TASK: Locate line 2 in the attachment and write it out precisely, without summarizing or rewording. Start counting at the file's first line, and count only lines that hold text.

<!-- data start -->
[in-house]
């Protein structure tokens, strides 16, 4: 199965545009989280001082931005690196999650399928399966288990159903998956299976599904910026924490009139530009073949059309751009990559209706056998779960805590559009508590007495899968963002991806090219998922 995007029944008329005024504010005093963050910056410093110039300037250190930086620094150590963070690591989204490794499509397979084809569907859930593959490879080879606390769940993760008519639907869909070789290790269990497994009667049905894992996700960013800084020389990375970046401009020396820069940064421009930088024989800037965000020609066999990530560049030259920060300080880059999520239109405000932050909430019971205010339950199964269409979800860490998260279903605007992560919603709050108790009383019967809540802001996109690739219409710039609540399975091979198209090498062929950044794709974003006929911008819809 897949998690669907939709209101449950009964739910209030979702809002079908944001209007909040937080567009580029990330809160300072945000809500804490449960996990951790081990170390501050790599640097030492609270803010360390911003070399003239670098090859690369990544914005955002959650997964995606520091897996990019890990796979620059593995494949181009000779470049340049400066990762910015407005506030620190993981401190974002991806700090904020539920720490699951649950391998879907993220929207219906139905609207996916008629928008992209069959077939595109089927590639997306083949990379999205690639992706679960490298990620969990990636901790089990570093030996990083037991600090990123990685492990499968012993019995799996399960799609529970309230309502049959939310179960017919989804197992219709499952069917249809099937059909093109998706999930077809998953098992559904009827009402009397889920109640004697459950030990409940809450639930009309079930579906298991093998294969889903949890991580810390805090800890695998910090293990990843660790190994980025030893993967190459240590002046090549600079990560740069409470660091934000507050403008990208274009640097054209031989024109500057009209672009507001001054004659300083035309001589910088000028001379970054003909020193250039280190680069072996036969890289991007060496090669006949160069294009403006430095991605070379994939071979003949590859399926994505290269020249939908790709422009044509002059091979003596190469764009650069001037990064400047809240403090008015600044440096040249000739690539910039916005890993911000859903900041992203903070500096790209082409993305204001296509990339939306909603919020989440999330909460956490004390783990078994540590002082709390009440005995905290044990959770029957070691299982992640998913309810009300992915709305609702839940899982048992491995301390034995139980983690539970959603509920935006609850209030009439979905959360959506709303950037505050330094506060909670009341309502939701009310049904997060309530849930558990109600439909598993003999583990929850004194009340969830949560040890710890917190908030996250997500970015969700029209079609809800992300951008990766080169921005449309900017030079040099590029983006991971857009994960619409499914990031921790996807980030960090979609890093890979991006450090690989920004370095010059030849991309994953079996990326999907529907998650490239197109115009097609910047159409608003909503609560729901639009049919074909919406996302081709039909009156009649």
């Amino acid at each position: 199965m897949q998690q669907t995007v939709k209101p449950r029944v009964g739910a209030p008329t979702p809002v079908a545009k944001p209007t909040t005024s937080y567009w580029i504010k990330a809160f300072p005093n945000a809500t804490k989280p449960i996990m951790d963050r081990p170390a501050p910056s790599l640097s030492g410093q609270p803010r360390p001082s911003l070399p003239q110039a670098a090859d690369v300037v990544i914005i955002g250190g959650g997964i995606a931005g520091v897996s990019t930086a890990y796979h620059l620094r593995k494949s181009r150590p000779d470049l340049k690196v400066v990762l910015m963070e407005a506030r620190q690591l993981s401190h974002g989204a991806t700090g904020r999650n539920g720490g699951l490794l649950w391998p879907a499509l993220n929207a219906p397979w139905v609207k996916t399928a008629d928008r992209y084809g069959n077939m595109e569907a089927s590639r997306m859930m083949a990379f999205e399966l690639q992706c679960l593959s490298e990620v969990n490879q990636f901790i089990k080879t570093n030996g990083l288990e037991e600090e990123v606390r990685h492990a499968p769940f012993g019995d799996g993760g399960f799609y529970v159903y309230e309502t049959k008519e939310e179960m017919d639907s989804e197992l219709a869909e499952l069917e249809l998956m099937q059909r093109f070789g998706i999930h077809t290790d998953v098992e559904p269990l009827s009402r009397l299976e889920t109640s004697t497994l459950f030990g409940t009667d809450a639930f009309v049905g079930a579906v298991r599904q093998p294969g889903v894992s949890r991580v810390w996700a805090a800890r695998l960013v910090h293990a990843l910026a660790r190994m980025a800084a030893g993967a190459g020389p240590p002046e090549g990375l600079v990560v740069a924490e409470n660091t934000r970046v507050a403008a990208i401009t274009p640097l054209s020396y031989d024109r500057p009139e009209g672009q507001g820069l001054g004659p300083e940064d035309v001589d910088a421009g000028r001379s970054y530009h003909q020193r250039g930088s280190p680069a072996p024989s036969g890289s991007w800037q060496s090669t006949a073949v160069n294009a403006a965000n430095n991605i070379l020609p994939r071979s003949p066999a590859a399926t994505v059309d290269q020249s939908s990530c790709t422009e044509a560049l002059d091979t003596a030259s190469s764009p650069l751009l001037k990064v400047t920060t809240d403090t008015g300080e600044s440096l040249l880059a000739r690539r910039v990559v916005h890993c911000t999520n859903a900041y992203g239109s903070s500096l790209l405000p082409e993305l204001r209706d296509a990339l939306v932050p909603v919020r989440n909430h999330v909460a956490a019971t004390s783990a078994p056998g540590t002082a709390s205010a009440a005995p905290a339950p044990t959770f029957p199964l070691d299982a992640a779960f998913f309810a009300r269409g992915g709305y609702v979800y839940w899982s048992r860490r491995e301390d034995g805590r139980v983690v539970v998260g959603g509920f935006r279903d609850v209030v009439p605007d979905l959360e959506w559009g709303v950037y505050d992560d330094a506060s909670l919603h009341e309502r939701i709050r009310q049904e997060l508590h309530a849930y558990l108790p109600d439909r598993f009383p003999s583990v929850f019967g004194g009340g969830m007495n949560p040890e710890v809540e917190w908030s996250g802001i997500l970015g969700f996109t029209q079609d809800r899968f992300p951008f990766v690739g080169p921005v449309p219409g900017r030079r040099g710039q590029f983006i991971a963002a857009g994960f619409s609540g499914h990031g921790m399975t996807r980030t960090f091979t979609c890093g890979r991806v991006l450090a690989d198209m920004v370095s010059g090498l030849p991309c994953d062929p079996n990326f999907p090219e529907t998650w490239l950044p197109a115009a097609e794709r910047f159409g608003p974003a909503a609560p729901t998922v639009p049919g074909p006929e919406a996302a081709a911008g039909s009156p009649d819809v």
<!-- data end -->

């Protein structure tokens, strides 16, 4: 199965545009989280001082931005690196999650399928399966288990159903998956299976599904910026924490009139530009073949059309751009990559209706056998779960805590559009508590007495899968963002991806090219998922 995007029944008329005024504010005093963050910056410093110039300037250190930086620094150590963070690591989204490794499509397979084809569907859930593959490879080879606390769940993760008519639907869909070789290790269990497994009667049905894992996700960013800084020389990375970046401009020396820069940064421009930088024989800037965000020609066999990530560049030259920060300080880059999520239109405000932050909430019971205010339950199964269409979800860490998260279903605007992560919603709050108790009383019967809540802001996109690739219409710039609540399975091979198209090498062929950044794709974003006929911008819809 897949998690669907939709209101449950009964739910209030979702809002079908944001209007909040937080567009580029990330809160300072945000809500804490449960996990951790081990170390501050790599640097030492609270803010360390911003070399003239670098090859690369990544914005955002959650997964995606520091897996990019890990796979620059593995494949181009000779470049340049400066990762910015407005506030620190993981401190974002991806700090904020539920720490699951649950391998879907993220929207219906139905609207996916008629928008992209069959077939595109089927590639997306083949990379999205690639992706679960490298990620969990990636901790089990570093030996990083037991600090990123990685492990499968012993019995799996399960799609529970309230309502049959939310179960017919989804197992219709499952069917249809099937059909093109998706999930077809998953098992559904009827009402009397889920109640004697459950030990409940809450639930009309079930579906298991093998294969889903949890991580810390805090800890695998910090293990990843660790190994980025030893993967190459240590002046090549600079990560740069409470660091934000507050403008990208274009640097054209031989024109500057009209672009507001001054004659300083035309001589910088000028001379970054003909020193250039280190680069072996036969890289991007060496090669006949160069294009403006430095991605070379994939071979003949590859399926994505290269020249939908790709422009044509002059091979003596190469764009650069001037990064400047809240403090008015600044440096040249000739690539910039916005890993911000859903900041992203903070500096790209082409993305204001296509990339939306909603919020989440999330909460956490004390783990078994540590002082709390009440005995905290044990959770029957070691299982992640998913309810009300992915709305609702839940899982048992491995301390034995139980983690539970959603509920935006609850209030009439979905959360959506709303950037505050330094506060909670009341309502939701009310049904997060309530849930558990109600439909598993003999583990929850004194009340969830949560040890710890917190908030996250997500970015969700029209079609809800992300951008990766080169921005449309900017030079040099590029983006991971857009994960619409499914990031921790996807980030960090979609890093890979991006450090690989920004370095010059030849991309994953079996990326999907529907998650490239197109115009097609910047159409608003909503609560729901639009049919074909919406996302081709039909009156009649």